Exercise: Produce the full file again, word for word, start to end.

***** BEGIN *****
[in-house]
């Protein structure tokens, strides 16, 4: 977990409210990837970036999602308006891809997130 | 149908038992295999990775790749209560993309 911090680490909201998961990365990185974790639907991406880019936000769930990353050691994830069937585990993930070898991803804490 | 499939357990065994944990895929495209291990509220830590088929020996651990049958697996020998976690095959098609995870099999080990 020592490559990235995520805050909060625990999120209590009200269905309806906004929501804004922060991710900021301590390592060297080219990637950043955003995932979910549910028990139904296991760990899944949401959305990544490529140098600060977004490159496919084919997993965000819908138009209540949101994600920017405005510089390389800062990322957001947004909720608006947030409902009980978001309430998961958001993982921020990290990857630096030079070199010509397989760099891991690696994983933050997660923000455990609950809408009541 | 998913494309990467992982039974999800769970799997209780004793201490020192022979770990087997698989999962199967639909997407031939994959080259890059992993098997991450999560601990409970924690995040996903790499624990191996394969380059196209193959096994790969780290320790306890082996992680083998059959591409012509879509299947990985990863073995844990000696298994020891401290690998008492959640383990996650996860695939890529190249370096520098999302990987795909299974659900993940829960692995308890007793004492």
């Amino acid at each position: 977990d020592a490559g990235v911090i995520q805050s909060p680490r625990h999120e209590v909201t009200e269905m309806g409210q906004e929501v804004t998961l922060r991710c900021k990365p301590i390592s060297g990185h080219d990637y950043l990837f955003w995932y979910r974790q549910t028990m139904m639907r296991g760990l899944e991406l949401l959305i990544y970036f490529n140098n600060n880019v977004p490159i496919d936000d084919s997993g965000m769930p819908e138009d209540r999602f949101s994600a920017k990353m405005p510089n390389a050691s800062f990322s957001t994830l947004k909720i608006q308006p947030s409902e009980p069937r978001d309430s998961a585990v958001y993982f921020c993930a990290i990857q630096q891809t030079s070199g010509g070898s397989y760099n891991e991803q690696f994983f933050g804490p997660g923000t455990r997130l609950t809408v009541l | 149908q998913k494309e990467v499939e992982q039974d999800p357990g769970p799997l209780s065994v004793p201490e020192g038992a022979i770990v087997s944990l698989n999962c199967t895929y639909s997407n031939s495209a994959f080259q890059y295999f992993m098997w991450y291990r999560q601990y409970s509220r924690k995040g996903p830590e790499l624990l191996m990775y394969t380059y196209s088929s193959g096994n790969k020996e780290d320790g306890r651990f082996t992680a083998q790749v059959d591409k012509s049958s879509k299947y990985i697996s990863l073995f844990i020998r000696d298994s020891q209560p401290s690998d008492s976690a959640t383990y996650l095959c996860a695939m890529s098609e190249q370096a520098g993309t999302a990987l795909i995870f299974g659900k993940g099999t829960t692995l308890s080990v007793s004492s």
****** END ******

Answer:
[in-house]
């Protein structure tokens, strides 16, 4: 977990409210990837970036999602308006891809997130 | 149908038992295999990775790749209560993309 911090680490909201998961990365990185974790639907991406880019936000769930990353050691994830069937585990993930070898991803804490 | 499939357990065994944990895929495209291990509220830590088929020996651990049958697996020998976690095959098609995870099999080990 020592490559990235995520805050909060625990999120209590009200269905309806906004929501804004922060991710900021301590390592060297080219990637950043955003995932979910549910028990139904296991760990899944949401959305990544490529140098600060977004490159496919084919997993965000819908138009209540949101994600920017405005510089390389800062990322957001947004909720608006947030409902009980978001309430998961958001993982921020990290990857630096030079070199010509397989760099891991690696994983933050997660923000455990609950809408009541 | 998913494309990467992982039974999800769970799997209780004793201490020192022979770990087997698989999962199967639909997407031939994959080259890059992993098997991450999560601990409970924690995040996903790499624990191996394969380059196209193959096994790969780290320790306890082996992680083998059959591409012509879509299947990985990863073995844990000696298994020891401290690998008492959640383990996650996860695939890529190249370096520098999302990987795909299974659900993940829960692995308890007793004492």
């Amino acid at each position: 977990d020592a490559g990235v911090i995520q805050s909060p680490r625990h999120e209590v909201t009200e269905m309806g409210q906004e929501v804004t998961l922060r991710c900021k990365p301590i390592s060297g990185h080219d990637y950043l990837f955003w995932y979910r974790q549910t028990m139904m639907r296991g760990l899944e991406l949401l959305i990544y970036f490529n140098n600060n880019v977004p490159i496919d936000d084919s997993g965000m769930p819908e138009d209540r999602f949101s994600a920017k990353m405005p510089n390389a050691s800062f990322s957001t994830l947004k909720i608006q308006p947030s409902e009980p069937r978001d309430s998961a585990v958001y993982f921020c993930a990290i990857q630096q891809t030079s070199g010509g070898s397989y760099n891991e991803q690696f994983f933050g804490p997660g923000t455990r997130l609950t809408v009541l | 149908q998913k494309e990467v499939e992982q039974d999800p357990g769970p799997l209780s065994v004793p201490e020192g038992a022979i770990v087997s944990l698989n999962c199967t895929y639909s997407n031939s495209a994959f080259q890059y295999f992993m098997w991450y291990r999560q601990y409970s509220r924690k995040g996903p830590e790499l624990l191996m990775y394969t380059y196209s088929s193959g096994n790969k020996e780290d320790g306890r651990f082996t992680a083998q790749v059959d591409k012509s049958s879509k299947y990985i697996s990863l073995f844990i020998r000696d298994s020891q209560p401290s690998d008492s976690a959640t383990y996650l095959c996860a695939m890529s098609e190249q370096a520098g993309t999302a990987l795909i995870f299974g659900k993940g099999t829960t692995l308890s080990v007793s004492s």